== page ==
Einladung: Study day at Visconti Studio, Kingston University London

You are all invited to this upcoming study day at Visconti Studio, Kingston University London, on Saturday the 25th of February, 2017. The theme of the day will be ‚Performing with Technology’.

This study day is free to attend, and will run from 10am until 4pm, incorporating performances, workshops, opportunities for participation and play, practice research demonstrations and short talks. We will conclude with a short drinks reception.
The invitation is also open for proposals for activities that fit with the theme – please get in touch with the sender of this message if you’d like to present, facilitate, perform or share your research on the day.
Interested musicians, technologists, academics, and students are encouraged to attend and take part, however places are limited. Please share this invitation with your networks, and direct your RSVPs to Leah Kardos (L.Kardos(at)kingston.ac.uk).
Visconti Studio is located at Kingston University’s Kingston Hill Campus, KT2 7LB. (Map: https://goo.gl/maps/yyLJ7RiSyEp)
About the 21st Century Music Practices Network:
Most academic research events or publications that use the term ‘music’ in their title (without an epithet such as ‘popular’) refer to western art music but that is a tiny subset of the music that is played and listened to in the 21st century. Indeed, the musical lives of contemporary musicians are far more inter-disciplinary than the academics who study them. This research network was established as a contribution to several recent trends towards more inter-disciplinarity in the academic study of music. By organising a series of study days about quite broadly defined themes the aim is to bring together academics and practitioners from a range of musical cultures – popular music, musical theatre, performance studies, music for visual media, recording, electronic and electroacoustic music, live sound, ethnomusicology and composition. The focus on practice is also important in that it highlights the idea that music is a process or an activity rather than a thing. That doesn’t dismiss the music itself, but it does suggest a study of the ways in which listeners, composers and performers interpret the sound as opposed to the study of certain intrinsic features in a score. Indeed it’s not an ideological attempt to oust this more traditional approach to studying music, simply an attempt to continue a trend to see both flourish. The network is framed as relating to London and SE England because it is about face to face activities. Academics from elsewhere in the UK and abroad who happen to find themselves in the proximity of these events would be more than welcome to participate.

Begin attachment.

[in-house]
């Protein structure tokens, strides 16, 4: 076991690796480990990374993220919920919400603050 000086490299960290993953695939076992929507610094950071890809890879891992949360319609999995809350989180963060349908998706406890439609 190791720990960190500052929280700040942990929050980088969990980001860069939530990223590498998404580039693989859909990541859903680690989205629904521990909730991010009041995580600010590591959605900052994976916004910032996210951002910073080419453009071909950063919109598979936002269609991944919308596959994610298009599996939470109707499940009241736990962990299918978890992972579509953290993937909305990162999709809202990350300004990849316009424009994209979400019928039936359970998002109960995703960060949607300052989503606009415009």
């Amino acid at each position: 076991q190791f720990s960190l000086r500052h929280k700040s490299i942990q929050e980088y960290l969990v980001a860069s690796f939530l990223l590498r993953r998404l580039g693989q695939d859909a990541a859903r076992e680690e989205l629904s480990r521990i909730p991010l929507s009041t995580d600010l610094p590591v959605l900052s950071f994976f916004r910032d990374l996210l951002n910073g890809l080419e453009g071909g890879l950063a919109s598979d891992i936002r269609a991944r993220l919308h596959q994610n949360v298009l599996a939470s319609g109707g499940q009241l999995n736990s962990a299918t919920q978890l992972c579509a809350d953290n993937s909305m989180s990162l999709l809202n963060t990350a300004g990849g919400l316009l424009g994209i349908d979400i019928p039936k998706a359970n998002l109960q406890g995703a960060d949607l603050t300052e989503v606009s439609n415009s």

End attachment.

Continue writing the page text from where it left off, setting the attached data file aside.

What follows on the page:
Event 1: Performing With Technology
– looking at how musicians work with studio technology (both analogue and digital), exploring the interfaces and possibilities of electronic music performance and examining how the technological staging of popular music and musical theatre has an impact on performance. What types of new creative practices are emerging? How do they work in both the technical and aesthetic sense? What kinds of opportunities and threats do they afford?
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